In both cases, developers and data engineers can focus on data analytics and more agile solution development, by having delegated infrastructure support and maintenance to a managed service that ensures system stability and autoscaling (up and down) to meet their processing needs.

Simple to Extend

Once operational, users then have access to the full range of Amazon FinSpace microservices including a set of kdb-based microservices for supporting the data management and analytics lifecycle, from capture and storage through to visualisation and distribution. The microservices and supporting architecture enable customers to selectively replace their existing functionality or adopt new capabilities with microservices developed and supported by KX. As a result, internal resources can concentrate on business-focussed development that deliver competitive edge rather than generic data management needs.

Fast to Market

Some organisations may wish to minimise their in-house development even further and use the KX-provided UI for defining and deploying data pipelines for capturing, transforming and visualising data. Within this approach there still remains the capability to perform client-specific functionality. Customers can create enterprise-wide User Defined Functions that extend the out-of-the-box microservices, or at the “pro-code” level, they can insert bespoke Python or SQL code directly into their data pipelines.

 A Client Use Case: From Voice to Value:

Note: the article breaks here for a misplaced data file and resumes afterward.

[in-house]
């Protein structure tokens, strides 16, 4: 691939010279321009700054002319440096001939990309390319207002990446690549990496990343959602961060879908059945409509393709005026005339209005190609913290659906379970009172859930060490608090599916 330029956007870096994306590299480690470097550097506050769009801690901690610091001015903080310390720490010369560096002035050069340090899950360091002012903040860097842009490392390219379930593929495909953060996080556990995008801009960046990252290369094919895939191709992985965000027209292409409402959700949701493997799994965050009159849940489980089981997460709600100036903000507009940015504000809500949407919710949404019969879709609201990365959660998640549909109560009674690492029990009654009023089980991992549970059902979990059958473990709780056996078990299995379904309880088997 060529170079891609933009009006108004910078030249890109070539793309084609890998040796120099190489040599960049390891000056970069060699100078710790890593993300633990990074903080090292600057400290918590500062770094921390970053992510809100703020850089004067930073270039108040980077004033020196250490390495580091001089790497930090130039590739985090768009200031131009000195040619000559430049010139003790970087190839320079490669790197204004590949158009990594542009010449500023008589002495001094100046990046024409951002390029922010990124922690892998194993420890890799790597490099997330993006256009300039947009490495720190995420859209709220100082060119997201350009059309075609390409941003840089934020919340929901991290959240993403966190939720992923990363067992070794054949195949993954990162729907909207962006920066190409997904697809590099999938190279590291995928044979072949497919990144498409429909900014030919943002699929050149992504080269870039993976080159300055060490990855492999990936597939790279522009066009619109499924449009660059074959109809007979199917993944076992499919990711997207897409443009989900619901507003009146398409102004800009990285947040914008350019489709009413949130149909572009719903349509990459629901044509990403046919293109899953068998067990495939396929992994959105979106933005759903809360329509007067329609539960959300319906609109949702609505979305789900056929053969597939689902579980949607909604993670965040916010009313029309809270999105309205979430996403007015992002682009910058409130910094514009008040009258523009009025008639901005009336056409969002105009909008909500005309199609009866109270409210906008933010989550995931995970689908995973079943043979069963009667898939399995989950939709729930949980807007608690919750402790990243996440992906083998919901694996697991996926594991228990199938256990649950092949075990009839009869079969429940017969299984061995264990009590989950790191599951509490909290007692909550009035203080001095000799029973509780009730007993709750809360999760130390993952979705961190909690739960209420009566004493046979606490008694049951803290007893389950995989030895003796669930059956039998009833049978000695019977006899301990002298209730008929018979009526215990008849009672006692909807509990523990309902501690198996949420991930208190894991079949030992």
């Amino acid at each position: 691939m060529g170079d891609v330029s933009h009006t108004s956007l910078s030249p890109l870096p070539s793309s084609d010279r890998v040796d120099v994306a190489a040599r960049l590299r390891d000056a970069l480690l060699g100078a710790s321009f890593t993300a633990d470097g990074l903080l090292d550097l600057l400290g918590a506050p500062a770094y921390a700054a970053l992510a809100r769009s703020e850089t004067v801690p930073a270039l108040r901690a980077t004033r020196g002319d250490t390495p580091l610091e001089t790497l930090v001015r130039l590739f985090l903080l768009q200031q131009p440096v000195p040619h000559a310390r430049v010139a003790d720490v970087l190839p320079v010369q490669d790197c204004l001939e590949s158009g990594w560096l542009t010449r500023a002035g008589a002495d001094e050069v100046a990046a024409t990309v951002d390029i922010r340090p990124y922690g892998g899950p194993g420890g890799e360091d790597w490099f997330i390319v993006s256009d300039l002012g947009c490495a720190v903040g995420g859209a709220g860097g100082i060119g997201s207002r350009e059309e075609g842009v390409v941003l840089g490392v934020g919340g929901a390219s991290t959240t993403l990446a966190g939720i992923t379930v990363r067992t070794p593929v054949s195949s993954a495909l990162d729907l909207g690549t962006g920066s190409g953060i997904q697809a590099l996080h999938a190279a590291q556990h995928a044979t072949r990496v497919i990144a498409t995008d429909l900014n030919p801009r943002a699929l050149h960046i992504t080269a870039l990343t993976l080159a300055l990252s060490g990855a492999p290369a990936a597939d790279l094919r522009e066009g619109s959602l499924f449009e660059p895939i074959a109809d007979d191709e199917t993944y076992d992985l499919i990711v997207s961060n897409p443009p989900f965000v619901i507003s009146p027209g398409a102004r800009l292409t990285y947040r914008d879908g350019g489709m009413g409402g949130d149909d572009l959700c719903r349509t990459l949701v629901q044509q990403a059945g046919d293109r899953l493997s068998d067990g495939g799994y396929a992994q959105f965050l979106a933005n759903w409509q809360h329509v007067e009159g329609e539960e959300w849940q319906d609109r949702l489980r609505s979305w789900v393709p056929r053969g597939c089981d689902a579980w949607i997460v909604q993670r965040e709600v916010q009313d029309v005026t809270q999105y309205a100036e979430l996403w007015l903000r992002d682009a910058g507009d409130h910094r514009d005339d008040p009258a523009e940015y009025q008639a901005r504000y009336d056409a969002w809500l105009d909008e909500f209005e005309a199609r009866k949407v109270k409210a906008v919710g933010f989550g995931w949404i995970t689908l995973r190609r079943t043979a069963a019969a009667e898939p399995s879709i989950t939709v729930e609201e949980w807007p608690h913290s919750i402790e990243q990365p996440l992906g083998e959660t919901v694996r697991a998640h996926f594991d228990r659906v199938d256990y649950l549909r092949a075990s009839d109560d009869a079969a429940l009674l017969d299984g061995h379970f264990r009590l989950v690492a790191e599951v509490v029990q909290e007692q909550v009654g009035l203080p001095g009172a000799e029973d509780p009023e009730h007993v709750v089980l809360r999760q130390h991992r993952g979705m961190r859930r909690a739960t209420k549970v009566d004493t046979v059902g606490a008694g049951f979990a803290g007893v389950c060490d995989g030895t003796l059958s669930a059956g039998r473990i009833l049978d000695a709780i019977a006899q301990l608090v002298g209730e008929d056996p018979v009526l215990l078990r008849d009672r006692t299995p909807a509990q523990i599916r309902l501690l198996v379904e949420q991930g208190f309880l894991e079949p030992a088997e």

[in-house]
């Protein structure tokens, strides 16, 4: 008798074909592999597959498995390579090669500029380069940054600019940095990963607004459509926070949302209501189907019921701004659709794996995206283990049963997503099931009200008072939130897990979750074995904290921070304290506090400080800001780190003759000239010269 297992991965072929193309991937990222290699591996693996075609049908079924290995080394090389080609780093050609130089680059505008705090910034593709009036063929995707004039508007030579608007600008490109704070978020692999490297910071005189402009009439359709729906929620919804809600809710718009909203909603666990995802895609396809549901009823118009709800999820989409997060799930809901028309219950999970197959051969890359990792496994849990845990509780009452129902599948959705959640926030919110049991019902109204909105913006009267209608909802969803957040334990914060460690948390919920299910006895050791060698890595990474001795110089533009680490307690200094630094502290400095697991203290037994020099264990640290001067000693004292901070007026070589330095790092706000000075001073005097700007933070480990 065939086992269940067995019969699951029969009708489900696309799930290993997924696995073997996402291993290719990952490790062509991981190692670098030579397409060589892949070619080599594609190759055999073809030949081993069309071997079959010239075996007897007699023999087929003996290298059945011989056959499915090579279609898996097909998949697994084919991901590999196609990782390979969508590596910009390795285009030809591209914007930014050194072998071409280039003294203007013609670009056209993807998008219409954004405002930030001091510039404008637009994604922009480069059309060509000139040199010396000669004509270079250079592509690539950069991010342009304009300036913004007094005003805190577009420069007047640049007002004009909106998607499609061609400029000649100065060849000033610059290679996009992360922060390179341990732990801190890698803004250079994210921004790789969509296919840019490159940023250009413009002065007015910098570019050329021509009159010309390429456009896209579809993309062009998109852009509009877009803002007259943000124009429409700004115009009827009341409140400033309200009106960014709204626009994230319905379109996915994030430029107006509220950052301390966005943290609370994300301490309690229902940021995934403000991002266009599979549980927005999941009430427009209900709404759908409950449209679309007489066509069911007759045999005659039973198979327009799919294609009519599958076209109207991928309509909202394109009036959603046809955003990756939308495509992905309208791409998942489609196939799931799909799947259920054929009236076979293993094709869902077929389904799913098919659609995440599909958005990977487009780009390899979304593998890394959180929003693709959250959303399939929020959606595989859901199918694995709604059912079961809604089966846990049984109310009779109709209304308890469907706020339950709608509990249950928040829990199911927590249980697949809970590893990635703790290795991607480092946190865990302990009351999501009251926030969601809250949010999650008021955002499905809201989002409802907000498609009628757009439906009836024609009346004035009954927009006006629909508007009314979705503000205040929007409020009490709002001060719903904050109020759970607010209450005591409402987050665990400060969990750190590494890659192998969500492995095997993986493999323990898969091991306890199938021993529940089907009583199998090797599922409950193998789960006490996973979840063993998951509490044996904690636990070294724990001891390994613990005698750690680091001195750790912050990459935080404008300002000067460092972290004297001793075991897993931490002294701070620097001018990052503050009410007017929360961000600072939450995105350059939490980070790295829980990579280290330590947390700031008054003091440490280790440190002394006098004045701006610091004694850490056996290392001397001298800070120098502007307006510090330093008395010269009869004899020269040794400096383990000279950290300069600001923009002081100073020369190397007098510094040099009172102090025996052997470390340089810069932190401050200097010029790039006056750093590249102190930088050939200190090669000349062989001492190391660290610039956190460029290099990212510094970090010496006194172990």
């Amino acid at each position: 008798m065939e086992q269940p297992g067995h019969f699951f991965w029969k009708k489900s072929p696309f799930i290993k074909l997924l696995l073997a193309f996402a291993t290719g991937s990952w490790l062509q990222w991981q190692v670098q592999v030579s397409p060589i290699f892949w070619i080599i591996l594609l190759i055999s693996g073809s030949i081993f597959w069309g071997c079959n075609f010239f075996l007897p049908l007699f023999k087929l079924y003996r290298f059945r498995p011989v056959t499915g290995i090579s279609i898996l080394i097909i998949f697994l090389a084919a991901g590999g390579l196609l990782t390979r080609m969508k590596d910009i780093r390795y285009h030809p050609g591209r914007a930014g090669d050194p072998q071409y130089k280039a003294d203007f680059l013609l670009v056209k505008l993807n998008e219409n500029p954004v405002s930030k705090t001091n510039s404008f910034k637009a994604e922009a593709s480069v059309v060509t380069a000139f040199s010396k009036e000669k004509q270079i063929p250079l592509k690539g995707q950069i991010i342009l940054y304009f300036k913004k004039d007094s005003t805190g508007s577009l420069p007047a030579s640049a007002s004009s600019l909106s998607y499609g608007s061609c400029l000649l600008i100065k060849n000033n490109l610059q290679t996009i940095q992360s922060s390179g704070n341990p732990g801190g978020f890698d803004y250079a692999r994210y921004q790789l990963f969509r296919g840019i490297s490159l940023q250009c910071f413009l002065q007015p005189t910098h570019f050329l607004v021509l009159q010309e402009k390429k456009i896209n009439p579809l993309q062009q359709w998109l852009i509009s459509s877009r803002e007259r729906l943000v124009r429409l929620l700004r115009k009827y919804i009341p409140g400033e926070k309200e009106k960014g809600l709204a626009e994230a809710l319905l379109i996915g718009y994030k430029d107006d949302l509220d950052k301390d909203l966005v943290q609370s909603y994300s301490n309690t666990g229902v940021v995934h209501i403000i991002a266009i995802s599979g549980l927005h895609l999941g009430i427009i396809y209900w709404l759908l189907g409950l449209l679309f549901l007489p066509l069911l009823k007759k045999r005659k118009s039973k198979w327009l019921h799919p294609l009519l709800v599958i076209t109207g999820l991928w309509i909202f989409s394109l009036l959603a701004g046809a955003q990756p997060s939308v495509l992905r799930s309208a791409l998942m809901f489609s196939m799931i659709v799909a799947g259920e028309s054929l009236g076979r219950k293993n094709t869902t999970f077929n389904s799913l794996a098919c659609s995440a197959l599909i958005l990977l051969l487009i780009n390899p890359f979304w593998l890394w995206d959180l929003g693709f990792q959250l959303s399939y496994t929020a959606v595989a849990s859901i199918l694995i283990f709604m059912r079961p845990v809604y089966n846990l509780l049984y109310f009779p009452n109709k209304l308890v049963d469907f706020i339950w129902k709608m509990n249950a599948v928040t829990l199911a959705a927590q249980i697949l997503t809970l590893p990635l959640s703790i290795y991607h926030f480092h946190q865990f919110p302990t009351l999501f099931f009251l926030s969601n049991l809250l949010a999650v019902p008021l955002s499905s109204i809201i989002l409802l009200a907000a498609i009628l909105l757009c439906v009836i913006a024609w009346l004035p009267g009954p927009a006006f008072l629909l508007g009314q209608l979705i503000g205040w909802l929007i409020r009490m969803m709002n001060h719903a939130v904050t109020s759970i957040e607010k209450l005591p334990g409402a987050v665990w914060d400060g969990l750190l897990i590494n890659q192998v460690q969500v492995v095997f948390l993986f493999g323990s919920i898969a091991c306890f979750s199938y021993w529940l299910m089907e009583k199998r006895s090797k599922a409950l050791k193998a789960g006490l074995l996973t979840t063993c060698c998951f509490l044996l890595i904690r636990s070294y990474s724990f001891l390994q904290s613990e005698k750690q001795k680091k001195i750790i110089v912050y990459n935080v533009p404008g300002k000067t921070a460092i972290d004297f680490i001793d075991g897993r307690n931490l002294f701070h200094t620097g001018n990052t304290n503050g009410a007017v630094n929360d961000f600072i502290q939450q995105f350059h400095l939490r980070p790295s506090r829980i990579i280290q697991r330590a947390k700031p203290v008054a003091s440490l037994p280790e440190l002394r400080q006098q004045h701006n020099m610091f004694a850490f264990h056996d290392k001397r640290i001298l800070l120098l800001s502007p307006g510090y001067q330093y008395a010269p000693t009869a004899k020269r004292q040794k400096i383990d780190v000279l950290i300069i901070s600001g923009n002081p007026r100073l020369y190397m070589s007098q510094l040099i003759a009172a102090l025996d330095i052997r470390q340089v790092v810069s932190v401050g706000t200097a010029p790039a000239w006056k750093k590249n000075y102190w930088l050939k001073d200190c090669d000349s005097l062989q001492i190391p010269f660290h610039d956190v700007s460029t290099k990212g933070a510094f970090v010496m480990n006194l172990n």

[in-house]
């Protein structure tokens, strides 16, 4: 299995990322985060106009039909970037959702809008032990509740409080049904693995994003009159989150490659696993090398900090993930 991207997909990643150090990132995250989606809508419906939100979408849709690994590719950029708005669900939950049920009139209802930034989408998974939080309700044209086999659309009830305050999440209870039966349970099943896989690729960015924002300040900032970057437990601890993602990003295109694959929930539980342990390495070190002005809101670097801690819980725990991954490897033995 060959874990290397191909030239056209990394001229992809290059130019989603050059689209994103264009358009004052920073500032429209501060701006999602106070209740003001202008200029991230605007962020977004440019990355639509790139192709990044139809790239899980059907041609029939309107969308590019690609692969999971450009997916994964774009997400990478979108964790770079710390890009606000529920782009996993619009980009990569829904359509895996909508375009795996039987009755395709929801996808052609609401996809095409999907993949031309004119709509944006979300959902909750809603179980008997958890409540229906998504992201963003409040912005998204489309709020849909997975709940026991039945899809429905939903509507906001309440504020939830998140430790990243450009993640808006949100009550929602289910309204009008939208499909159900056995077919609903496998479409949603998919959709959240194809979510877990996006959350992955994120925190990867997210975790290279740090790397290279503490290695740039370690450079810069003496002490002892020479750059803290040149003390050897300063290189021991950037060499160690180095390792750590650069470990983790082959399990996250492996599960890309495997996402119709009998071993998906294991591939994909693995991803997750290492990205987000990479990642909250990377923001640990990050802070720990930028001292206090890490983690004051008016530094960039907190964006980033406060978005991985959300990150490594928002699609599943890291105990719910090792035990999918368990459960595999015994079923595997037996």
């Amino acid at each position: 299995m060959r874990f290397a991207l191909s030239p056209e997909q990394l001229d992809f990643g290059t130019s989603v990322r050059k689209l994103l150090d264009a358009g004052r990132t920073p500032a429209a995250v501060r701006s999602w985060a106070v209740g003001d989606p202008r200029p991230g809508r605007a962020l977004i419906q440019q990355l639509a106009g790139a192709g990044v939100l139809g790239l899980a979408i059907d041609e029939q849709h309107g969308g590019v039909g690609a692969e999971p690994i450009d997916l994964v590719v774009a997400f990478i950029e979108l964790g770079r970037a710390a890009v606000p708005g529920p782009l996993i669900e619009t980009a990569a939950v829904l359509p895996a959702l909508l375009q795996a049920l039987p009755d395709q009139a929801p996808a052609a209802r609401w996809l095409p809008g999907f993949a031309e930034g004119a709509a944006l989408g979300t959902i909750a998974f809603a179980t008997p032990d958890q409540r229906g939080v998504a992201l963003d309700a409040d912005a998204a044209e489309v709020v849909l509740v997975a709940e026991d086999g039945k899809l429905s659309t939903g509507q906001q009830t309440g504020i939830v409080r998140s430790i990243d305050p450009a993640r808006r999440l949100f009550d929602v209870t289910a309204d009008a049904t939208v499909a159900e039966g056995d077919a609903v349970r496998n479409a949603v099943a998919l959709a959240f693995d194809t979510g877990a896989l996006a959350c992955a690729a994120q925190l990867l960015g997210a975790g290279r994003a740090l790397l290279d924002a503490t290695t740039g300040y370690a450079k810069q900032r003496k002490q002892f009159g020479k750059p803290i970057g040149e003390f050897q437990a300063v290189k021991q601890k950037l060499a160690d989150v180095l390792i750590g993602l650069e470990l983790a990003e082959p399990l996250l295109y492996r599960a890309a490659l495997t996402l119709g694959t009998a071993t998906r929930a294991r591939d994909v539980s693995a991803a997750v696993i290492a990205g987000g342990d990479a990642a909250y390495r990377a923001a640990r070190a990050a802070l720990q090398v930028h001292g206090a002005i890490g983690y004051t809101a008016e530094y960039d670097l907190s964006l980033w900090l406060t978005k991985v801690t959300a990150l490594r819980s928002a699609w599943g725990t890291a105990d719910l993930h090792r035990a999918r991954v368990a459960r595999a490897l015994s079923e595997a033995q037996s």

kdb Insights on Amazon FinSpace brings effectively unlimited resources and scalability to developers, enabling them to concentrate on developing core business functionality rather than dealing with infrastructure issues. Those benefits and the flexibility of those combined services was exemplified in a regulatory use case where the compliance department extracted previously untapped value from a set of voice recordings held until then only for regulatory reasons. In this case, the bank’s compliance department used a combination of standard and audio-specific services to build their application, illustrating the flexibility of the development environment.

On the infrastructure side, AWS Lambda was selected as a serverless run-time environment to save on costs and provide elasticity as needed, S3 for storage, AWS Kinesis for messaging and AWS Glue for ETL. This provided a quick environment for the ingestion and processing of data as well as supporting cloud services for authentication, logging, and monitoring. On the audio-specific side, voice-focussed microservices like Transcribe for converting voice to text-enabled developers to quickly derive metrics like talk-time ratios, silence intervals and interruption rates. More advanced work using Comprehend for NLP and SageMaker for machine learning enabled further insights in areas like sentiment analysis and determining compliance with disclosure obligations.

kdb Insights On Amazon FinSpace Flow Chart - KX

Time for Disruption

In his keynote speech mentioned above, Daryl Plummer presented an interesting slide highlighting the message that if you miss the signals of technology disruption you may never recover. The full-scale adoption of a Timehouse combining a vector-based time-series database and analytics engine in one for extracting critical and actionable insights is one such disruption in the coupling of physical and virtual worlds. Some may say it’s achievable within existing configurations and continue forcing temporal data where it doesn’t fit, whereas the more enlightened will adopt new solutions like kdb Insights Amazon FinSpace. Dickens seems to have foreseen that too – “It was the age of wisdom, it was the age of foolishness, it was the epoch of belief, it was the epoch of incredulity”. For those who ignored the disruption and stuck with the old ways. But for those who didn’t and embraced the new their expectations can only be, well, great.